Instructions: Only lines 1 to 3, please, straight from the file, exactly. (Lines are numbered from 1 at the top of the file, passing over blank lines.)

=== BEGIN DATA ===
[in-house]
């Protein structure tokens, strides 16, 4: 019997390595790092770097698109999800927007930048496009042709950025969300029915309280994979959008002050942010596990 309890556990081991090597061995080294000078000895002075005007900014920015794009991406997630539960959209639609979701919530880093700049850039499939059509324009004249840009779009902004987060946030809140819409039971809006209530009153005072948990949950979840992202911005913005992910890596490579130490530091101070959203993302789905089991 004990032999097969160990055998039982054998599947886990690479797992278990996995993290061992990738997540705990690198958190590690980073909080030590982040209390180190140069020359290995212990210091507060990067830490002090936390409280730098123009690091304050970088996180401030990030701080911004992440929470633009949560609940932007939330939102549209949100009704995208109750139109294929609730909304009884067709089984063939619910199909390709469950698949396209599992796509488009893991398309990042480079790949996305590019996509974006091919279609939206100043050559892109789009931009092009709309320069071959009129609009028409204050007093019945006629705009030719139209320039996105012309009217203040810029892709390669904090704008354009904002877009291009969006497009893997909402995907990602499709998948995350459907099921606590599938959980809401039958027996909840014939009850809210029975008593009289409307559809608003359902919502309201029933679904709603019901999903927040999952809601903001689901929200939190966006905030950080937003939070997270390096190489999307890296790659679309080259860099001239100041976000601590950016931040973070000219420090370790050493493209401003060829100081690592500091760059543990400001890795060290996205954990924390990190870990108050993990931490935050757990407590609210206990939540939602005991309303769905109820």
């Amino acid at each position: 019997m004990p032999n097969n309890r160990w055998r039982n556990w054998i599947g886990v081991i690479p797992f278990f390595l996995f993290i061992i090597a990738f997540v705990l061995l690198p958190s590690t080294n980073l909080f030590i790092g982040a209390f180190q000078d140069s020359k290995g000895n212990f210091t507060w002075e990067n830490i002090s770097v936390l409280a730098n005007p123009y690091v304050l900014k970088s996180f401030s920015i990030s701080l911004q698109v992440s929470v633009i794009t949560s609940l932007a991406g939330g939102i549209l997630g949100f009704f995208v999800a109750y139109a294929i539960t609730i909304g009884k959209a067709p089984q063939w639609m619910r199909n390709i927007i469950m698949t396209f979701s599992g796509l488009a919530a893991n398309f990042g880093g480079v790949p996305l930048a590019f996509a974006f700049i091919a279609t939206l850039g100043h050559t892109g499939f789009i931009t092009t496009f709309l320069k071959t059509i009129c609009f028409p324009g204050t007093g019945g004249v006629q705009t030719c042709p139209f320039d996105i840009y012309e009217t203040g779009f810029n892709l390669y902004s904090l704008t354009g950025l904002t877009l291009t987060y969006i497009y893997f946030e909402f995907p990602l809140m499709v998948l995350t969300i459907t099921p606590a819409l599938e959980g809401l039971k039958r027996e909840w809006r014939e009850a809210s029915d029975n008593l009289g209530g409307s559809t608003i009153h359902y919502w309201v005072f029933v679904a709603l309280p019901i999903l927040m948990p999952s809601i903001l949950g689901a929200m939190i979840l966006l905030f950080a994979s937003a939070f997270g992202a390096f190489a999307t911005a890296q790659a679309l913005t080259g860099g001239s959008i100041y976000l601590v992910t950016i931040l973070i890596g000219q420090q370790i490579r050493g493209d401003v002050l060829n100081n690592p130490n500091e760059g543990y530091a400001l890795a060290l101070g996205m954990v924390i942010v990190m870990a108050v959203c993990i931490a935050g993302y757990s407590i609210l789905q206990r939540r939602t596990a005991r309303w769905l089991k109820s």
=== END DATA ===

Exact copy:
[in-house]
């Protein structure tokens, strides 16, 4: 019997390595790092770097698109999800927007930048496009042709950025969300029915309280994979959008002050942010596990 309890556990081991090597061995080294000078000895002075005007900014920015794009991406997630539960959209639609979701919530880093700049850039499939059509324009004249840009779009902004987060946030809140819409039971809006209530009153005072948990949950979840992202911005913005992910890596490579130490530091101070959203993302789905089991 004990032999097969160990055998039982054998599947886990690479797992278990996995993290061992990738997540705990690198958190590690980073909080030590982040209390180190140069020359290995212990210091507060990067830490002090936390409280730098123009690091304050970088996180401030990030701080911004992440929470633009949560609940932007939330939102549209949100009704995208109750139109294929609730909304009884067709089984063939619910199909390709469950698949396209599992796509488009893991398309990042480079790949996305590019996509974006091919279609939206100043050559892109789009931009092009709309320069071959009129609009028409204050007093019945006629705009030719139209320039996105012309009217203040810029892709390669904090704008354009904002877009291009969006497009893997909402995907990602499709998948995350459907099921606590599938959980809401039958027996909840014939009850809210029975008593009289409307559809608003359902919502309201029933679904709603019901999903927040999952809601903001689901929200939190966006905030950080937003939070997270390096190489999307890296790659679309080259860099001239100041976000601590950016931040973070000219420090370790050493493209401003060829100081690592500091760059543990400001890795060290996205954990924390990190870990108050993990931490935050757990407590609210206990939540939602005991309303769905109820």
């Amino acid at each position: 019997m004990p032999n097969n309890r160990w055998r039982n556990w054998i599947g886990v081991i690479p797992f278990f390595l996995f993290i061992i090597a990738f997540v705990l061995l690198p958190s590690t080294n980073l909080f030590i790092g982040a209390f180190q000078d140069s020359k290995g000895n212990f210091t507060w002075e990067n830490i002090s770097v936390l409280a730098n005007p123009y690091v304050l900014k970088s996180f401030s920015i990030s701080l911004q698109v992440s929470v633009i794009t949560s609940l932007a991406g939330g939102i549209l997630g949100f009704f995208v999800a109750y139109a294929i539960t609730i909304g009884k959209a067709p089984q063939w639609m619910r199909n390709i927007i469950m698949t396209f979701s599992g796509l488009a919530a893991n398309f990042g880093g480079v790949p996305l930048a590019f996509a974006f700049i091919a279609t939206l850039g100043h050559t892109g499939f789009i931009t092009t496009f709309l320069k071959t059509i009129c609009f028409p324009g204050t007093g019945g004249v006629q705009t030719c042709p139209f320039d996105i840009y012309e009217t203040g779009f810029n892709l390669y902004s904090l704008t354009g950025l904002t877009l291009t987060y969006i497009y893997f946030e909402f995907p990602l809140m499709v998948l995350t969300i459907t099921p606590a819409l599938e959980g809401l039971k039958r027996e909840w809006r014939e009850a809210s029915d029975n008593l009289g209530g409307s559809t608003i009153h359902y919502w309201v005072f029933v679904a709603l309280p019901i999903l927040m948990p999952s809601i903001l949950g689901a929200m939190i979840l966006l905030f950080a994979s937003a939070f997270g992202a390096f190489a999307t911005a890296q790659a679309l913005t080259g860099g001239s959008i100041y976000l601590v992910t950016i931040l973070i890596g000219q420090q370790i490579r050493g493209d401003v002050l060829n100081n690592p130490n500091e760059g543990y530091a400001l890795a060290l101070g996205m954990v924390i942010v990190m870990a108050v959203c993990i931490a935050g993302y757990s407590i609210l789905q206990r939540r939602t596990a005991r309303w769905l089991k109820s």